CORY UNITED METHODIST CHURCH, one of the oldest AFRICAN AMERICAN churches in Cleveland, grew from 15 members at its founding on 25 March 1875 to an important institutional church by the 1960s. Rev. Henry Steen (or Stein) of Cadiz, OH, founded the church at a meeting in the home of James Hankins at 38 Hackman (E. 36th) Street. First known as Cory Chapel, the church was named in honor of Rev. John Bruce Cory, a white Methodist missionary in the city. Services were held in several locations before the church moved into a rented building at Forest and Garden (E. 37th and Central) streets. The building was dedicated on 6 Nov. 1887 and in October 1890 the congregation bought the property. Cory United Methodist had 109 members by 1892. In September 1911, the congregation, under the leadership of Rev. George Sissle, acquired a building at E. 35th and Scovill Ave. A fire in February 1921 necessitated holding services elsewhere until repairs were completed. By 1926, the refurbished church had become too small for the growing congregation and a campaign was launched to raise funds for a larger church. The Depression, however, postponed the purchase of larger quarters. In September 1946, under Rev. Dr. Oliver B. Quick, the church paid $125,000 for the ANSHE EMETH building at 1117 E. 105th Street in the GLENVILLE neighborhood. After spending another $35,000 on improvements and repairs, Cory United Methodist Church moved into its new quarters on 2 March 1947. During the pastorate of Rev. Quick at Cory, church membership increased from a few hundred in the late 1930s to more than 3,000 in 1952.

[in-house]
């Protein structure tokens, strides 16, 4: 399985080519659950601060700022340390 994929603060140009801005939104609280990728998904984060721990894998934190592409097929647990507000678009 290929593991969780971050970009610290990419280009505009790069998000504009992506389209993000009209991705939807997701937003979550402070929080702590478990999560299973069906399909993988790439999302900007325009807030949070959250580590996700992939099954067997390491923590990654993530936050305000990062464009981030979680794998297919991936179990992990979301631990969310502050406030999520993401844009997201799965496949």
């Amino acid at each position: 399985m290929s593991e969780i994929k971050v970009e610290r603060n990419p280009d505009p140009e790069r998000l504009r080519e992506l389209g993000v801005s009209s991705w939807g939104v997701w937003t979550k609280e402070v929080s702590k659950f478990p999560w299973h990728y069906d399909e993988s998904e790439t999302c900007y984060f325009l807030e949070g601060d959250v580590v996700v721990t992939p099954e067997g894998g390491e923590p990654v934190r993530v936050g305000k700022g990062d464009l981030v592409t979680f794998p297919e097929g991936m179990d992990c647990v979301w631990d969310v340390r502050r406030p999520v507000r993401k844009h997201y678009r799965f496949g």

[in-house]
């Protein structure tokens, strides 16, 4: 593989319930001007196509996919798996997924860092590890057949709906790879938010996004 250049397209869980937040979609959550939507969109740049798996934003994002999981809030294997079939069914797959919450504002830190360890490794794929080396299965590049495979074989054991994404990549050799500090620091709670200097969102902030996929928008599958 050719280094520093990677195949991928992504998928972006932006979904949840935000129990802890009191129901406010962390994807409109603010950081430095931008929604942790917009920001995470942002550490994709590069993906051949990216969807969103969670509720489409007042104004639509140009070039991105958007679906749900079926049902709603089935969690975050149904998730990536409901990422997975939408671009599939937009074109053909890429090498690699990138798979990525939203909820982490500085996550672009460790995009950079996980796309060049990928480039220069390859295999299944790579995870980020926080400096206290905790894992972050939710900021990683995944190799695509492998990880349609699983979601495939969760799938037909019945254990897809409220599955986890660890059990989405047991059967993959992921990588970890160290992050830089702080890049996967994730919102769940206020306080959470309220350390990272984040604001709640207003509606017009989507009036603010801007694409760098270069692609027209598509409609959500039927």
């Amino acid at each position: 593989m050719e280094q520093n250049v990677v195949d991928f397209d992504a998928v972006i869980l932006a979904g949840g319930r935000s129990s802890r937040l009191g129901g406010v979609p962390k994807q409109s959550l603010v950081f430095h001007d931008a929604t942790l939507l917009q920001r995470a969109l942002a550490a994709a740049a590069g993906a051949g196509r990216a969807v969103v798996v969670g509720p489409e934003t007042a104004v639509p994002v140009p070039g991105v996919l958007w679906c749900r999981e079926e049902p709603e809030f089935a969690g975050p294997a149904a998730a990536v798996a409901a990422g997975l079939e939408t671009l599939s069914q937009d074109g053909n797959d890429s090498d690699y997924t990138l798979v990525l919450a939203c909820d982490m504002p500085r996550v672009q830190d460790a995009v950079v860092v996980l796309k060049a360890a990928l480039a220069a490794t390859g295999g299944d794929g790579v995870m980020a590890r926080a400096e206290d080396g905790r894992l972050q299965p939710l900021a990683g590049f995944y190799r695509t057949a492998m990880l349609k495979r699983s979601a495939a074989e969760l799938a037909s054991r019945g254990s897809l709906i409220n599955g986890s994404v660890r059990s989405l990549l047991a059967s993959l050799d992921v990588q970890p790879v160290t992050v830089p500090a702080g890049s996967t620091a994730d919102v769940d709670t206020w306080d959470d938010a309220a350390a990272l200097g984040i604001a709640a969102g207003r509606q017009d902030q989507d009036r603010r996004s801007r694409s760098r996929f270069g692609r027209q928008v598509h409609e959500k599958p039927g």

The congregation at Cory United Methodist has been interested in more than religious issues since its earliest years, as evidenced in the lively debates sponsored by the Ladies Church Aid and Literary Society in the 1880s. Following the purchase and renovation of its expansive facilities in Glenville, the church became an important community and recreation center as well as a religious institution. By early 1949, it operated a library, gymnasium, swimming pool, and music school, and it had three choirs and a concert hall. In 1961, the city Division of Recreation leased the church's recreational facilities for the Cory Recreation Center, which offered craft, dance, and music classes, and meeting and game rooms in addition to the pool and gymnasium. The church also sponsored boys' football teams to "eliminate the temptation to get into trouble." As a leading public forum in Cleveland, Cory hosted both Malcolm X and Martin Luther King, Jr. in the 1960s. Malcolm X delivered his famous "The Ballot or the Bullet" speech at Cory in 1964 and Martin Luther King, Jr. gave his last speech in Cleveland at the church. Since the 1970s, the church has served as a site for a Hunger Task Force Food Center; the Cory Kitchen, an interchurch council program, served meals to the needy. Other community outreach activities included a daycare center, a senior program, a headstart program, a job fair, and computer classes. In 1996, Cory launched the Council of Fathers, a non-profit organization dedicated to teaching men how to be better fathers, in collaboration with the CENTER FOR FAMILIES AND CHILDREN and the GLENVILLE YMCA. The council offered a six-week training course for men focusing on achieving financial security and assuming greater parenting responsibilities. Cory hosted a holiday gospel fest to collect canned goods for Werner United Methodist Hunger Center and cell phones for Hitchcock Women's Center, and a celebration of heritage and hope, "Empower a Dream for Our Children," featuring music, dance, poetry, and history. With over $2.5 million in assets, the Cory Methodist Church Credit Union has operated since 1958, providing the community with financial services ranging from saving plans to certificates of deposit. From 1987 until 1997 and in 1999, Cory hosted the annual Martin Luther King, Jr. concert featuring the CLEVELAND ORCHESTRA. As of 2009, Reverend James B. Roberson served as the pastor of Cory United Methodist and the church had an average attendance of 200 at its services.

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